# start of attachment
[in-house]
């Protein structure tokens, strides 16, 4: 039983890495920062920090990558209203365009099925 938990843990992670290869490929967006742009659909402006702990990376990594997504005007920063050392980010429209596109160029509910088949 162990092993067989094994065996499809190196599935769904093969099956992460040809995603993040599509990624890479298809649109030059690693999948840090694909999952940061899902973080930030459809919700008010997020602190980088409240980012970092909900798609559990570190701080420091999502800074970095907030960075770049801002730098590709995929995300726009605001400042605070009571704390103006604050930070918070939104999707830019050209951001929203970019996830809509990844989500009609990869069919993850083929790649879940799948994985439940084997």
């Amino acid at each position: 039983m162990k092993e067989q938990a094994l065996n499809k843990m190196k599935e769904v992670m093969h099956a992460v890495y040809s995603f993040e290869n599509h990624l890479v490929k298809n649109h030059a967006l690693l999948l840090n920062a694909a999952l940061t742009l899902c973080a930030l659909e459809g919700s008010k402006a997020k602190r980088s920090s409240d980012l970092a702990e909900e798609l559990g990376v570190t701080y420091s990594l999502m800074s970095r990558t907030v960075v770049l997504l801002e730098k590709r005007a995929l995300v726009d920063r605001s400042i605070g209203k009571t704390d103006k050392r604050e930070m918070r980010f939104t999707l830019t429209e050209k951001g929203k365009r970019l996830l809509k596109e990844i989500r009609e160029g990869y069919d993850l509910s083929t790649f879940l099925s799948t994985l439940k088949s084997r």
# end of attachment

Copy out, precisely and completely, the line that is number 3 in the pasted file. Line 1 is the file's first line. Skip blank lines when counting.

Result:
């Amino acid at each position: 039983m162990k092993e067989q938990a094994l065996n499809k843990m190196k599935e769904v992670m093969h099956a992460v890495y040809s995603f993040e290869n599509h990624l890479v490929k298809n649109h030059a967006l690693l999948l840090n920062a694909a999952l940061t742009l899902c973080a930030l659909e459809g919700s008010k402006a997020k602190r980088s920090s409240d980012l970092a702990e909900e798609l559990g990376v570190t701080y420091s990594l999502m800074s970095r990558t907030v960075v770049l997504l801002e730098k590709r005007a995929l995300v726009d920063r605001s400042i605070g209203k009571t704390d103006k050392r604050e930070m918070r980010f939104t999707l830019t429209e050209k951001g929203k365009r970019l996830l809509k596109e990844i989500r009609e160029g990869y069919d993850l509910s083929t790649f879940l099925s799948t994985l439940k088949s084997r």